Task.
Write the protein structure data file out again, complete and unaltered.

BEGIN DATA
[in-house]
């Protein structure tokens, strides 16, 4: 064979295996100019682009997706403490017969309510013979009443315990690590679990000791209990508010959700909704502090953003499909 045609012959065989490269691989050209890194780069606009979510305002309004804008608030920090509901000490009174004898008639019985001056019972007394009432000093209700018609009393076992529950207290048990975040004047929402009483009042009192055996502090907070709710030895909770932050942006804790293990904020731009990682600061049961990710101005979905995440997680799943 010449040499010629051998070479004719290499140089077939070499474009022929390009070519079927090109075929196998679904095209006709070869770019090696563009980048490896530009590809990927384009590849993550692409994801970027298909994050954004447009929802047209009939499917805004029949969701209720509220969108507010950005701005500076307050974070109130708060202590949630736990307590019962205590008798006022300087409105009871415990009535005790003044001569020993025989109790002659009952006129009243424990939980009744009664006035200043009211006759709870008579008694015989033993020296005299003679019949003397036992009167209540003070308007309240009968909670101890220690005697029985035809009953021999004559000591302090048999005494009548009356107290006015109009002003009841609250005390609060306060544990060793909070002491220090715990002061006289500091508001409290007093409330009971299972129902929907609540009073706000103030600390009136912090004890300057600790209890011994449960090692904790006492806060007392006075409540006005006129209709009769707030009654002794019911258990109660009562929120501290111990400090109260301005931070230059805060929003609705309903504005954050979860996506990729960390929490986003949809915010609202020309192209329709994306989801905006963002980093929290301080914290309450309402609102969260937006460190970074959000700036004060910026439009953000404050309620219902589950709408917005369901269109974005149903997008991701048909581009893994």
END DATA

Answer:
[in-house]
């Protein structure tokens, strides 16, 4: 064979295996100019682009997706403490017969309510013979009443315990690590679990000791209990508010959700909704502090953003499909 045609012959065989490269691989050209890194780069606009979510305002309004804008608030920090509901000490009174004898008639019985001056019972007394009432000093209700018609009393076992529950207290048990975040004047929402009483009042009192055996502090907070709710030895909770932050942006804790293990904020731009990682600061049961990710101005979905995440997680799943 010449040499010629051998070479004719290499140089077939070499474009022929390009070519079927090109075929196998679904095209006709070869770019090696563009980048490896530009590809990927384009590849993550692409994801970027298909994050954004447009929802047209009939499917805004029949969701209720509220969108507010950005701005500076307050974070109130708060202590949630736990307590019962205590008798006022300087409105009871415990009535005790003044001569020993025989109790002659009952006129009243424990939980009744009664006035200043009211006759709870008579008694015989033993020296005299003679019949003397036992009167209540003070308007309240009968909670101890220690005697029985035809009953021999004559000591302090048999005494009548009356107290006015109009002003009841609250005390609060306060544990060793909070002491220090715990002061006289500091508001409290007093409330009971299972129902929907609540009073706000103030600390009136912090004890300057600790209890011994449960090692904790006492806060007392006075409540006005006129209709009769707030009654002794019911258990109660009562929120501290111990400090109260301005931070230059805060929003609705309903504005954050979860996506990729960390929490986003949809915010609202020309192209329709994306989801905006963002980093929290301080914290309450309402609102969260937006460190970074959000700036004060910026439009953000404050309620219902589950709408917005369901269109974005149903997008991701048909581009893994």